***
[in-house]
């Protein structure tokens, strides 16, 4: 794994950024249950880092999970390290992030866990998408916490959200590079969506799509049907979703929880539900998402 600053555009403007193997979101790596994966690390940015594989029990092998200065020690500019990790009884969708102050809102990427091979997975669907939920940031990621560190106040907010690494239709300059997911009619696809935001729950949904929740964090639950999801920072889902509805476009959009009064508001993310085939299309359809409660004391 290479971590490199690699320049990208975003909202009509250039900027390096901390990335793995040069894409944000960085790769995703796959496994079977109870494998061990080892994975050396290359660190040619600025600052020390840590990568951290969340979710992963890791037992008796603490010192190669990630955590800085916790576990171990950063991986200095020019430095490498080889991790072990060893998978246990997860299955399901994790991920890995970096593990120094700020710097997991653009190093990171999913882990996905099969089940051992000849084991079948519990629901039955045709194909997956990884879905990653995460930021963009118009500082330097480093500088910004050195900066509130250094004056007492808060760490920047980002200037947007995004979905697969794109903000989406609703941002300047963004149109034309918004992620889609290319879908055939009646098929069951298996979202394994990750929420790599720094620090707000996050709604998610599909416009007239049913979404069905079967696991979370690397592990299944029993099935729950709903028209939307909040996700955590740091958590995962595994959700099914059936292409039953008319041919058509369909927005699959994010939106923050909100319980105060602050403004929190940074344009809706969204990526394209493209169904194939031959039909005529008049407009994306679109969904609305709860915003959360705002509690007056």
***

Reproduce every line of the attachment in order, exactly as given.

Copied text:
[in-house]
């Protein structure tokens, strides 16, 4: 794994950024249950880092999970390290992030866990998408916490959200590079969506799509049907979703929880539900998402 600053555009403007193997979101790596994966690390940015594989029990092998200065020690500019990790009884969708102050809102990427091979997975669907939920940031990621560190106040907010690494239709300059997911009619696809935001729950949904929740964090639950999801920072889902509805476009959009009064508001993310085939299309359809409660004391 290479971590490199690699320049990208975003909202009509250039900027390096901390990335793995040069894409944000960085790769995703796959496994079977109870494998061990080892994975050396290359660190040619600025600052020390840590990568951290969340979710992963890791037992008796603490010192190669990630955590800085916790576990171990950063991986200095020019430095490498080889991790072990060893998978246990997860299955399901994790991920890995970096593990120094700020710097997991653009190093990171999913882990996905099969089940051992000849084991079948519990629901039955045709194909997956990884879905990653995460930021963009118009500082330097480093500088910004050195900066509130250094004056007492808060760490920047980002200037947007995004979905697969794109903000989406609703941002300047963004149109034309918004992620889609290319879908055939009646098929069951298996979202394994990750929420790599720094620090707000996050709604998610599909416009007239049913979404069905079967696991979370690397592990299944029993099935729950709903028209939307909040996700955590740091958590995962595994959700099914059936292409039953008319041919058509369909927005699959994010939106923050909100319980105060602050403004929190940074344009809706969204990526394209493209169904194939031959039909005529008049407009994306679109969904609305709860915003959360705002509690007056």